The Interaction of Static and Alternating Electric Fields with Biological Systems

Electromagnetic Compatibility, IEEE Transactions on, 1976

A discussion is presented regarding the presence of natural and man-made electric fields in our environment. It is seen that biological objects readily come into contact with such fields. The interaction of some biological objects with electric fields is presented as well as original experimentation in this area. One experiment discussed deals with the influence of a 245 V/in (96.5 ...


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eLearning

Self-Sealing Behavior of High Level Waste Repository in Rock Salt Formation

Guijun Wang; Chunming Wang; Kangmei Guo 2009 International Conference on Engineering Computation, 2009

Numerical creep analyses on rock salt surrounding repository for high level waste (HLW) are carried out using the software FLAC3D. The results show that the cavity tends to be self-sealed. After near 600 years, the repository space is nearly fully closed and HLW can be kept tightly sealed. Therefore, it is very favorable to build safe repositories for nuclear waste ...


The Interaction of Static and Alternating Electric Fields with Biological Systems

Michael A. Epstein; Gordon W. Ondra IEEE Transactions on Electromagnetic Compatibility, 1976

A discussion is presented regarding the presence of natural and man-made electric fields in our environment. It is seen that biological objects readily come into contact with such fields. The interaction of some biological objects with electric fields is presented as well as original experimentation in this area. One experiment discussed deals with the influence of a 245 V/in (96.5 ...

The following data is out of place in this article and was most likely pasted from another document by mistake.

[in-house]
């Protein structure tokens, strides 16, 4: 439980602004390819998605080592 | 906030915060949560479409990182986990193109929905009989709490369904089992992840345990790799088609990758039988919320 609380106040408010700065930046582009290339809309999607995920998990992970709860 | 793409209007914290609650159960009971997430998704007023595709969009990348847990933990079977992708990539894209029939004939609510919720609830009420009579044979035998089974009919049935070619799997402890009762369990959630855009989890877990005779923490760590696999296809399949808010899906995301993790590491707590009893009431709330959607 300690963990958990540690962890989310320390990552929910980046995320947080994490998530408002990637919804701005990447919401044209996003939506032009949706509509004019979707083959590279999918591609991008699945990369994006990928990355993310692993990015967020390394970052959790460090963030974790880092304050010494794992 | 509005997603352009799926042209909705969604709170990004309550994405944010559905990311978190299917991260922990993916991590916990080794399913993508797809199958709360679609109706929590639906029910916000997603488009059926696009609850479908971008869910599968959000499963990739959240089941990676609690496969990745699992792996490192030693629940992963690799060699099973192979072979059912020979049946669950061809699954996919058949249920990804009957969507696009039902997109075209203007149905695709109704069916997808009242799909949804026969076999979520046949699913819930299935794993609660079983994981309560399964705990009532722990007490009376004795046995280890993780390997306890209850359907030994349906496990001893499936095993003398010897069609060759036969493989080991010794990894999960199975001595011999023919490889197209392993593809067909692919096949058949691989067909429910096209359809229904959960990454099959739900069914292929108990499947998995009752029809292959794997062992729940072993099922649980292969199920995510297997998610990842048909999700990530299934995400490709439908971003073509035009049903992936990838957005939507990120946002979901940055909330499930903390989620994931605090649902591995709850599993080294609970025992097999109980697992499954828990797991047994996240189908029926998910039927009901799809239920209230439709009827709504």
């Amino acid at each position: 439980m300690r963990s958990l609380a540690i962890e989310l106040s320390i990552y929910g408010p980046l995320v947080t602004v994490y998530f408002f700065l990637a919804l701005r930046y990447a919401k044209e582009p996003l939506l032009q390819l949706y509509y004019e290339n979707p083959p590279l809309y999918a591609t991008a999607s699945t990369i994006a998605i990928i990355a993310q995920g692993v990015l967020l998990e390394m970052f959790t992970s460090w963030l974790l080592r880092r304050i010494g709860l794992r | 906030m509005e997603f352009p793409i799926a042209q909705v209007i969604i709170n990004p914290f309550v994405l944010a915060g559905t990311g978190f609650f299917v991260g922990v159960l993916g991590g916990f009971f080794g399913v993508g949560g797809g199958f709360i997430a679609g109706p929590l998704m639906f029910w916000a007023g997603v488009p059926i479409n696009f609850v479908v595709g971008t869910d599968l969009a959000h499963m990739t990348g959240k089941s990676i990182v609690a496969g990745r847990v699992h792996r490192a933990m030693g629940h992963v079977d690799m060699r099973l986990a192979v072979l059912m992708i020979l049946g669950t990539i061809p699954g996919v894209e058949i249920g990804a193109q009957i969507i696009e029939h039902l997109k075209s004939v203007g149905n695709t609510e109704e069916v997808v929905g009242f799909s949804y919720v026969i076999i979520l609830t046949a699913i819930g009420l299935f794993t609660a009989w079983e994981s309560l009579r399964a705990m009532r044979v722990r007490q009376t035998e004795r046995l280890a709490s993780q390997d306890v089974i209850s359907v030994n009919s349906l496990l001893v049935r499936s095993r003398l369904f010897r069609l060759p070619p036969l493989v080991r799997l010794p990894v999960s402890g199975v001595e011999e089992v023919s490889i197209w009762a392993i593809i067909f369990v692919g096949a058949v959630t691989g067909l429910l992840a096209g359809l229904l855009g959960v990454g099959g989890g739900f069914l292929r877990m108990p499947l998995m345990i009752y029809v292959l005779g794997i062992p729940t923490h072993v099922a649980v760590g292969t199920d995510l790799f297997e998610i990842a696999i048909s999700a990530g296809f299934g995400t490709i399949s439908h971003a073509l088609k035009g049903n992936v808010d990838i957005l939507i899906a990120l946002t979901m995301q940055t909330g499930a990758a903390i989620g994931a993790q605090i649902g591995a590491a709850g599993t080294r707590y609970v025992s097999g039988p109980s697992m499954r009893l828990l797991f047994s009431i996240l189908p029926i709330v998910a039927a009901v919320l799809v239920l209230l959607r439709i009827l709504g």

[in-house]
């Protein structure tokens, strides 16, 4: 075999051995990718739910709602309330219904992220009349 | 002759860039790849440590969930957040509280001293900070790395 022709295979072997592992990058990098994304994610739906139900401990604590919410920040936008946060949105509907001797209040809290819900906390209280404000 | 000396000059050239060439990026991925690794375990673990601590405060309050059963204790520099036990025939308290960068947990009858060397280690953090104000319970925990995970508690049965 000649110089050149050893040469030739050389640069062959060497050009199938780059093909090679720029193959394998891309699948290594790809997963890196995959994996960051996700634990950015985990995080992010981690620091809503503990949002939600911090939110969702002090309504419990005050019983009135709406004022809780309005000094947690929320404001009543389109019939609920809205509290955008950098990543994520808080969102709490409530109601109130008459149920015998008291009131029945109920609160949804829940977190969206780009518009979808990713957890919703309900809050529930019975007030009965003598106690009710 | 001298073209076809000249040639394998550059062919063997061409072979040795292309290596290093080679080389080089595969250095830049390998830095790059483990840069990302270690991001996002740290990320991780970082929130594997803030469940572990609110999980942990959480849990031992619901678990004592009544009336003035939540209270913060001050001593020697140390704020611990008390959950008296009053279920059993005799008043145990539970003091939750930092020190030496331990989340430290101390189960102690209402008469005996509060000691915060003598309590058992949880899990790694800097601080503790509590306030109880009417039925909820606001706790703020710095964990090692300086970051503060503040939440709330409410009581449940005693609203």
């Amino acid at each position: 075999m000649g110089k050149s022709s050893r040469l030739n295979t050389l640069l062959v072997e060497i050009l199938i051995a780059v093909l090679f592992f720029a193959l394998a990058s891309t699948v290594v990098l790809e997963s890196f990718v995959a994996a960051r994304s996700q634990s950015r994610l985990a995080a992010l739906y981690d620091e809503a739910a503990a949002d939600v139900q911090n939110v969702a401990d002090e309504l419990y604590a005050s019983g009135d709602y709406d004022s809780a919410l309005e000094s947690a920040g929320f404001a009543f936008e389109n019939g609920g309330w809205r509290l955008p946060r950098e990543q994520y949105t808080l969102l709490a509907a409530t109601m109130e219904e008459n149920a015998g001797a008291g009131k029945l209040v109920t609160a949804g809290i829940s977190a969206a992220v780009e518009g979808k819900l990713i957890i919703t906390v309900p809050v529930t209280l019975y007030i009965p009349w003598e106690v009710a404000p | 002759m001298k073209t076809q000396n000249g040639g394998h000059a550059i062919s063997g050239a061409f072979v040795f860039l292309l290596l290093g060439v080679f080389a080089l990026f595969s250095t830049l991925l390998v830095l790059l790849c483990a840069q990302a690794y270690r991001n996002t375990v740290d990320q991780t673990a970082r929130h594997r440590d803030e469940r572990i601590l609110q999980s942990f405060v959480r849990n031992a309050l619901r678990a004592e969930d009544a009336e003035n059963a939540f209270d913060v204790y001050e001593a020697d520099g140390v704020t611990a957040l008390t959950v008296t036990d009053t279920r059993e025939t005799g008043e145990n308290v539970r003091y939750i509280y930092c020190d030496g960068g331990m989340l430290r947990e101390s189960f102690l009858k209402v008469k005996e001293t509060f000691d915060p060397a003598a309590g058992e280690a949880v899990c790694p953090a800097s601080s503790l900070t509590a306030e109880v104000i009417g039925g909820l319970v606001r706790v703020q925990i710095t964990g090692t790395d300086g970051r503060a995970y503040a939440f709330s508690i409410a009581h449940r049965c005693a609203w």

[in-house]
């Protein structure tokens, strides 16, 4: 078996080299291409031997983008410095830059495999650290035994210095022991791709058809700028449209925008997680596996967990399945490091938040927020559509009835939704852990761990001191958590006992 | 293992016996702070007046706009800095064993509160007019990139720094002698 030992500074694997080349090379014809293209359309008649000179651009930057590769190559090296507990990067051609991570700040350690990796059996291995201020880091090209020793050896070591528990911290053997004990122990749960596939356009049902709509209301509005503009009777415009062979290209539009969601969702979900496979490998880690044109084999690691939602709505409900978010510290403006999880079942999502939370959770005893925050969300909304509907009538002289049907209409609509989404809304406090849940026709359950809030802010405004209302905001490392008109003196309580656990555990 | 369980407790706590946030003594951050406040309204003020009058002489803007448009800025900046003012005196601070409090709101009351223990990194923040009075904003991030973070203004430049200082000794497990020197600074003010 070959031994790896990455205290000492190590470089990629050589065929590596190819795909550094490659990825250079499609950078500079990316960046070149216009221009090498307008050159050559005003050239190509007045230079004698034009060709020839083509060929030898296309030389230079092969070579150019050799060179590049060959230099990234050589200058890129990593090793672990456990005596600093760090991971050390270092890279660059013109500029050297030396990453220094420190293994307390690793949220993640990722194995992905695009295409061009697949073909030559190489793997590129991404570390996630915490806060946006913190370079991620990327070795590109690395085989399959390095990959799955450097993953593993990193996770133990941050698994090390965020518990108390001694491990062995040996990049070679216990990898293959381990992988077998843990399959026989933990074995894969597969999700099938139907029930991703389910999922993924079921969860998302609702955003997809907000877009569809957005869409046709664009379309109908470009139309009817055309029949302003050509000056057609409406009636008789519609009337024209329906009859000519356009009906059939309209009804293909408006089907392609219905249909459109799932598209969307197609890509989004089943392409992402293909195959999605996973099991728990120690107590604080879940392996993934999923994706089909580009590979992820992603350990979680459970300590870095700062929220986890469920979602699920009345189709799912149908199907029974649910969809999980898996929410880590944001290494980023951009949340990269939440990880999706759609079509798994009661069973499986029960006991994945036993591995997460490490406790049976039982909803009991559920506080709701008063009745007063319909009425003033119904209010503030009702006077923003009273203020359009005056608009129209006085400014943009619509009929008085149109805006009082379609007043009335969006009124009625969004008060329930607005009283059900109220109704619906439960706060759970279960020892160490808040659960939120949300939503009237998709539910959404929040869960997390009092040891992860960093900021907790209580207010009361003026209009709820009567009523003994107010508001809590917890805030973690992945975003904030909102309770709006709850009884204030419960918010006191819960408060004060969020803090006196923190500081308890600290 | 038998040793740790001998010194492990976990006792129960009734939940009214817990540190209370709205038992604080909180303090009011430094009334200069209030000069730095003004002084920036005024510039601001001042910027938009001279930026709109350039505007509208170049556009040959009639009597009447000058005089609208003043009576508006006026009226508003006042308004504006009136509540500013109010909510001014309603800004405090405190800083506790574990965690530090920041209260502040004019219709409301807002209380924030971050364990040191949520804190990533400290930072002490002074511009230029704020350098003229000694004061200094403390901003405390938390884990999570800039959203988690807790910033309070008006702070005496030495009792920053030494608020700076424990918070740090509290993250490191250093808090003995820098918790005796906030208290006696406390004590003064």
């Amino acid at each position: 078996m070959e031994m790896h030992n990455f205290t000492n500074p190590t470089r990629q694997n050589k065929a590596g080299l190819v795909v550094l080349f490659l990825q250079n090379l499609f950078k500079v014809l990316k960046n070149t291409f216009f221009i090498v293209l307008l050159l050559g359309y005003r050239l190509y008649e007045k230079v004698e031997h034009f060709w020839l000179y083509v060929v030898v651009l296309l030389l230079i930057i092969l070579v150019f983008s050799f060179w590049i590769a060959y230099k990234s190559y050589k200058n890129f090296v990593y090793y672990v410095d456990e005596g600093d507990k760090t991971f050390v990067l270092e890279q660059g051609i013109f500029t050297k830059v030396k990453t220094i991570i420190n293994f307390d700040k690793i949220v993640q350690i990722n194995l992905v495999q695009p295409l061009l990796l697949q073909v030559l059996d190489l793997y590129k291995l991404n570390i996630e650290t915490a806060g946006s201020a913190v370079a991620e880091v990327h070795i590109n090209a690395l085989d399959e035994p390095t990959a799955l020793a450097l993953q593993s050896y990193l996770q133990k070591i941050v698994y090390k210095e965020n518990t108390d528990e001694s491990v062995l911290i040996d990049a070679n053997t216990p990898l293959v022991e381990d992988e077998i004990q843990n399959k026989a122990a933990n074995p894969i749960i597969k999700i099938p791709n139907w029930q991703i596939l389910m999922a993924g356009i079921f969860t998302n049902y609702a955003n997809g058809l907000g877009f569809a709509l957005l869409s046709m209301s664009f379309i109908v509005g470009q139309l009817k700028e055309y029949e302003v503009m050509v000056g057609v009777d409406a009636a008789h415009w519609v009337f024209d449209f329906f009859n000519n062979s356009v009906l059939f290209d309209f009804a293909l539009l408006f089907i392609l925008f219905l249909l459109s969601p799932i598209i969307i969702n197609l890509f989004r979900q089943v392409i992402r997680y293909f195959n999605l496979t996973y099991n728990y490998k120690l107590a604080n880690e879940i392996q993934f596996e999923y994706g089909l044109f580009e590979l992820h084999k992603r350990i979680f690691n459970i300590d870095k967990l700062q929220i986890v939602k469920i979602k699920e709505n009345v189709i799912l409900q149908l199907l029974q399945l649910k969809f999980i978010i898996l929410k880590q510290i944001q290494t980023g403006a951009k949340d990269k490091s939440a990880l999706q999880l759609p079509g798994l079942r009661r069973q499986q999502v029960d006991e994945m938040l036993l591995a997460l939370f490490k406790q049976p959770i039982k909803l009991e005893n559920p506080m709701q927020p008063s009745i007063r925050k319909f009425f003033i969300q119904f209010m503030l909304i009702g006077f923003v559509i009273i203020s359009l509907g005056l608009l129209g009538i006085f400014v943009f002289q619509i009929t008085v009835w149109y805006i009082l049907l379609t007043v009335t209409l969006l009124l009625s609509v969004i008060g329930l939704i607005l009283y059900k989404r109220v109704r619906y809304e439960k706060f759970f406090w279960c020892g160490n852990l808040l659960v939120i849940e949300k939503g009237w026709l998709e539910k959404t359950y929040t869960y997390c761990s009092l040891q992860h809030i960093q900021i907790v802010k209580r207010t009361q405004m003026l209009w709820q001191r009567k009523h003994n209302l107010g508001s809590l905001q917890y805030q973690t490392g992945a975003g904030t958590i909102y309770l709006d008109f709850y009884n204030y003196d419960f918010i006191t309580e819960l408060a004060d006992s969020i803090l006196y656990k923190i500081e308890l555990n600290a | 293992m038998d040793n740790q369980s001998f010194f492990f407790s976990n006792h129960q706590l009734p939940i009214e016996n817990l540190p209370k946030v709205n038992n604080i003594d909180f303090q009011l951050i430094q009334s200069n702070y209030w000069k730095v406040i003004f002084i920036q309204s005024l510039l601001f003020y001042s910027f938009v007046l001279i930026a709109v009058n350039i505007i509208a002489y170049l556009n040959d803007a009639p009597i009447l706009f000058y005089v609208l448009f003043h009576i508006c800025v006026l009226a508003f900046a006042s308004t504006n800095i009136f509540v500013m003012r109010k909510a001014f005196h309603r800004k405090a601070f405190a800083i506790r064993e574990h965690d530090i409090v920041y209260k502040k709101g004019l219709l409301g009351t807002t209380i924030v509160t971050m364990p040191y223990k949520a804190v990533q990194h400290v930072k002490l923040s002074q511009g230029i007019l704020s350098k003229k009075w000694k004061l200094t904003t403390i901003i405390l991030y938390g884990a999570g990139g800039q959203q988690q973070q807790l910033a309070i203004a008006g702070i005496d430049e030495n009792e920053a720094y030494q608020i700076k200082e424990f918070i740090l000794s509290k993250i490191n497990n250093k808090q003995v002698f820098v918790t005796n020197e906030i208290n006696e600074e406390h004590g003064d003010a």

Disposal of Radioactive Waste in Deep Silicate Rock

J. J. Cohen; A. E. Lewis; R. L. Braun IEEE Transactions on Nuclear Science, 1972

A method for disposing of nuclear-reactor wastes by in-situ incorporation in molten silicate rock is presented. In this method, liquid wastes are injected into a deep underground chimney and allowed to self-boil. The resulting steam is processed at the ground surface and recycled into a closed system. When waste addition is terminated, the chimney is allowed to boil dry, thereby ...


An efficient water concept for monitoring vegetation in West Africa

O. Amram; G. Flouzat; S. Cherchali Geoscience and Remote Sensing Symposium, 1994. IGARSS '94. Surface and Atmospheric Remote Sensing: Technologies, Data Analysis and Interpretation., International, 1994

The aim of this paper is to propose an approach which describes and explains the phenology of vegetation at the scale of West Africa. The method presented is based upon the estimation of water balance. The latter is done by the computation of radiation budget which allows the authors to evaluate the actual evapotranspiration (AET). The method also enabled the ...


The effect of averaging time on predictions of a soil-canopy-atmosphere model

O. Amram; S. Cherchali; K. Finkele; M. R. Raupach Geoscience and Remote Sensing Symposium Proceedings, 1998. IGARSS '98. 1998 IEEE International, 1998

A method has been developed to use the Soil-Canopy-Atmosphere Model (SCAM) Raupach et al. (1997) with daily data and predicting energy fluxes which are similar to the results obtained with high temporal resolution input data (15' or 30')


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IEEE.tv Videos

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IEEE-USA E-Books